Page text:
Latest News: GCG Asia’s trail of larceny and theft
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Senior officers of Malaysian owned GCG Asia were arrested on Friday for falsely claiming that Prime Minister Hun Sen backed the company’s cryptocurrency business, according to the National Police.
GCG Asia’s office in Phnom Penh was shut down following the arrest.
The detentions came hours after Mr Hun Sen announced that, according to the Indonesian Embassy, the company was blacklisted in Indonesia for illegally trading cryptocurrencies.
The arrested are Malaysians. One of them, a man, has been identified as Darrem Yaw. The other, a woman, is reported to be his wife. The duo was taken into custody at the company’s office in Daun Penh district.
Deputy National Police Commissioner Chhay Sinarith said the arrest was made after the police met with representatives of the National Bank of Cambodia at around 9am on Friday.
“Now we are checking relevant documents because the business did not have the approval of the National Bank of Cambodia. We are also seeking cooperation with other countries where the business has operations to collect more evidence and will try to file a complaint in court,” he said.
Late Thursday, Prime Minister Hun Sen warned the public to be aware of GCG Asia, saying that the company had falsely claimed to have his support and that of the Cambodian government for its cryptocurrency business.
“Recently, GCG Asia Co., Ltd has posted pictures of me on the website gcgasiacoin.com and claimed that I am a supporter and will be partaking in their ribbon cutting ceremony in Cambodia on May 20,” wrote the premier on his official Facebook page.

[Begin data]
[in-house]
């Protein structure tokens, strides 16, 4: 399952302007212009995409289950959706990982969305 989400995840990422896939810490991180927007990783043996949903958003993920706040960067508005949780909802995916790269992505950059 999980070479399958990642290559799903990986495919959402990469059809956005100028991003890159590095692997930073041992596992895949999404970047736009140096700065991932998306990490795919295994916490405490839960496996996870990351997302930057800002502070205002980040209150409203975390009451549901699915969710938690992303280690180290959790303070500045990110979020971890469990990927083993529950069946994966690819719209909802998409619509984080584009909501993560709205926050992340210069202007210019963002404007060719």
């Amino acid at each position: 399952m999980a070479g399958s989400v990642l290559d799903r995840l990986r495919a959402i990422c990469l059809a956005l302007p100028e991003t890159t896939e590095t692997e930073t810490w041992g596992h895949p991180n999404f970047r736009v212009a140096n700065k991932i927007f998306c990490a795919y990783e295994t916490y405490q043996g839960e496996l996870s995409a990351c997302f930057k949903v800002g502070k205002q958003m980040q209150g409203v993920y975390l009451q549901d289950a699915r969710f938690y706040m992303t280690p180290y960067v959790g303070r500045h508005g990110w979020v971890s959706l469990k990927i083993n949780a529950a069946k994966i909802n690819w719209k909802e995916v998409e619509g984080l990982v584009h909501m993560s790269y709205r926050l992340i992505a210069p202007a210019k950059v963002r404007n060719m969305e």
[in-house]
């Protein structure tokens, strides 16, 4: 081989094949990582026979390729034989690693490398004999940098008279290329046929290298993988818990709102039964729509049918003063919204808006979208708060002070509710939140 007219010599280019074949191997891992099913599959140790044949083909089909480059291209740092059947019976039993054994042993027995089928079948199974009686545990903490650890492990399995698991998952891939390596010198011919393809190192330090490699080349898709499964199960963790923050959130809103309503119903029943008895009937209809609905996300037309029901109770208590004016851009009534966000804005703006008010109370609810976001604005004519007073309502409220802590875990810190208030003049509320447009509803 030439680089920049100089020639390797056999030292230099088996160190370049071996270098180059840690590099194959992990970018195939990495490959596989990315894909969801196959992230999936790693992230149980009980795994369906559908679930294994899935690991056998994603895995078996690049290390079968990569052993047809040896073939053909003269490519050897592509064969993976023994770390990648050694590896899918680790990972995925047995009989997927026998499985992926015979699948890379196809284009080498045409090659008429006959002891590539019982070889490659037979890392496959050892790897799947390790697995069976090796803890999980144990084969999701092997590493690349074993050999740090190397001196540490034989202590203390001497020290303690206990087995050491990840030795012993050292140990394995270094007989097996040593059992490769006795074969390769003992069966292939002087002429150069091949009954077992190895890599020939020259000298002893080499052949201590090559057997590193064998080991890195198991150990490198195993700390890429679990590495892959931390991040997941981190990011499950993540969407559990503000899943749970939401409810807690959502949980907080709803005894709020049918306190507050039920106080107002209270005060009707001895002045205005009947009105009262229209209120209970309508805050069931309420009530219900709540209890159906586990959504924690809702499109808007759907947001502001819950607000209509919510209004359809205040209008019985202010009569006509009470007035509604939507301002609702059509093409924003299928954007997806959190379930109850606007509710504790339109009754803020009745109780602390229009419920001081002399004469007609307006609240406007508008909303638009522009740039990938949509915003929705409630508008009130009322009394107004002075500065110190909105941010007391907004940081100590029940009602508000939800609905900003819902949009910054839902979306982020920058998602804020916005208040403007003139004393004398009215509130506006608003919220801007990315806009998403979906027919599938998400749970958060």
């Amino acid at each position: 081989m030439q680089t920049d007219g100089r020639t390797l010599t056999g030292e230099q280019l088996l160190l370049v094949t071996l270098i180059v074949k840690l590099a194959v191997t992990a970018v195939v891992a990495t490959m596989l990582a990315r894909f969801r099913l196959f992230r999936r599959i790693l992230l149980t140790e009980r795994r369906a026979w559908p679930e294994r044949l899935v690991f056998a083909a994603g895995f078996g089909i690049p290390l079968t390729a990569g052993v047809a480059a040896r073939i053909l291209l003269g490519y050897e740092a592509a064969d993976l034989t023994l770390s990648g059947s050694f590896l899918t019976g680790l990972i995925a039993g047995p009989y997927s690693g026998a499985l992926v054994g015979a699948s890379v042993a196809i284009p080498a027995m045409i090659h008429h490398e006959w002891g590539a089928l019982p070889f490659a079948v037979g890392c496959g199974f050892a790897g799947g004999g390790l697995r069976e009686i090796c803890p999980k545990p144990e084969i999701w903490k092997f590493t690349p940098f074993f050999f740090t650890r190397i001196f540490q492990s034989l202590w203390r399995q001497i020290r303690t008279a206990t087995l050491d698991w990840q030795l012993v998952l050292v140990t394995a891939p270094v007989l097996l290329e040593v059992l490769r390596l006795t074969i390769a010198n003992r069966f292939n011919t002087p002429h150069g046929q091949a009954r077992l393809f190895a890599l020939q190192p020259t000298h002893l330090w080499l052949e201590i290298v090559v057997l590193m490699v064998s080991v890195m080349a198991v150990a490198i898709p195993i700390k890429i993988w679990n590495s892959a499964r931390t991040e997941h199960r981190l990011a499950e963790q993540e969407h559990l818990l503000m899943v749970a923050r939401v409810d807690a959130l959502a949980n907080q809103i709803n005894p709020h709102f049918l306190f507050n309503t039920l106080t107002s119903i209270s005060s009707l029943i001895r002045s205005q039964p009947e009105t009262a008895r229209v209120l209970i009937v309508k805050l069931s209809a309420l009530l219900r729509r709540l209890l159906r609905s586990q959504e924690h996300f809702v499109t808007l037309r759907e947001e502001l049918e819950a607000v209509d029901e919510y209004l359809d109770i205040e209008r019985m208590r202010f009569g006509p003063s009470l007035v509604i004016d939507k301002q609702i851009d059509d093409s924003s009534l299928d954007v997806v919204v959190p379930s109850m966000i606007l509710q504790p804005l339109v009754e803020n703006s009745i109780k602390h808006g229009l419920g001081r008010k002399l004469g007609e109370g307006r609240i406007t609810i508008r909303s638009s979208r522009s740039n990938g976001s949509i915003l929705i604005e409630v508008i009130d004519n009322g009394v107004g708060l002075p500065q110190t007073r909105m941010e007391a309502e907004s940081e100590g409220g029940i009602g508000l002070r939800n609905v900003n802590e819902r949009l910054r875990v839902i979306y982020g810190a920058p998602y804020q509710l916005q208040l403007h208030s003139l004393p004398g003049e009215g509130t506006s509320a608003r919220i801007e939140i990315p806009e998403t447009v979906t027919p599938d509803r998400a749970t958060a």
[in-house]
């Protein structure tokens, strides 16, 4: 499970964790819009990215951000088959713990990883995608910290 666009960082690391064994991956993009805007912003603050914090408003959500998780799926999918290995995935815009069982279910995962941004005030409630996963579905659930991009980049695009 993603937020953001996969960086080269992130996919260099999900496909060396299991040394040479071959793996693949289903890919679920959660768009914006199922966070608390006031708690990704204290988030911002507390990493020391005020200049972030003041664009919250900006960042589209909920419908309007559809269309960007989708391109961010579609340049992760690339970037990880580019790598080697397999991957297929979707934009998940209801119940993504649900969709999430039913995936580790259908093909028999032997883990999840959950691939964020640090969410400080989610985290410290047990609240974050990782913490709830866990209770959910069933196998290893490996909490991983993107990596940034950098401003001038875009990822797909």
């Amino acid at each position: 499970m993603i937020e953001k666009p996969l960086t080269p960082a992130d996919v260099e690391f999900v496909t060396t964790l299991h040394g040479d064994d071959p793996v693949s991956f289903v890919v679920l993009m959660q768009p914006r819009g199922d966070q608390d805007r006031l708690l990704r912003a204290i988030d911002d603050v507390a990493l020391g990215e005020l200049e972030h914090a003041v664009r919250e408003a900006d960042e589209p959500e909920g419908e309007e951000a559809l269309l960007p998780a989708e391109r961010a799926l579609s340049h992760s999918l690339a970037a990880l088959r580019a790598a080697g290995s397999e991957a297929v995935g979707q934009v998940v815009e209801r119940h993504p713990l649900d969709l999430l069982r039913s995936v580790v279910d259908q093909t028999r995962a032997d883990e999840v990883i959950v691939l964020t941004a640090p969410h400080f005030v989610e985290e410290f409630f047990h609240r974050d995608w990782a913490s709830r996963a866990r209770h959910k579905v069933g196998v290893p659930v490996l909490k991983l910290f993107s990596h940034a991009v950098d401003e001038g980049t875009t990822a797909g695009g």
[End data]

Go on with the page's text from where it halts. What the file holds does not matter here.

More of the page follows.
According to the Prime Minister, GCG Asia also named the Central Bank and the Bank of China in Cambodia as backers and partners.
According to the Indonesian Embassy in Cambodia, GCG Asia operates in the grey market and has been blacklisted in the island nation.
“As the Prime Minister of the Kingdom of Cambodia, I deny the information posted on the company’s website. I request all relevant authorities to monitor and investigate the offender and punish them in accordance with the law,” he said.
“To citizens and businesspeople, inside and outside Cambodia, I ask to be very careful about purchasing unauthorised digital coins that claim to have the backing of the Cambodian government.”
The National Bank of Cambodia yesterday morning also distanced itself from the Malaysian firm.
In a statement, NBC said GCG Asia is using the name and logo of the Central Bank on their website and on social media without permission for illegal purposes.
“The National Bank of Cambodia hereby states that NBC has never recognised or even associated with GCG Asia. We are taking legal actions against this fake news of GCG Asia and condemn this illegal act.”
Bank of China (Hong Kong) Phnom Penh Branch also denied any association with GCG Asia and said it has never signed an agreement on cryptocurrencies with any company.
According to the statement, the bank has initiated legal action and will sue the company for financial damages and damages to its reputation.
“We thank our customers for their trust in Bank of China, and would like to remind them not to take such marketing materials from unofficial channels at face value in order to avoid financial losses,” the statement reads.
According to Bank of China, the Malaysian company claimed in promotional leaflets that it had reached an agreement with Bank of China’s Phnom Penh Branch to jointly issue a credit guarantee bill that ensures the financial security of all its members. A forged sample of Bank of China’s bank acceptance bill was shown on promotional leaflets, according to the bank.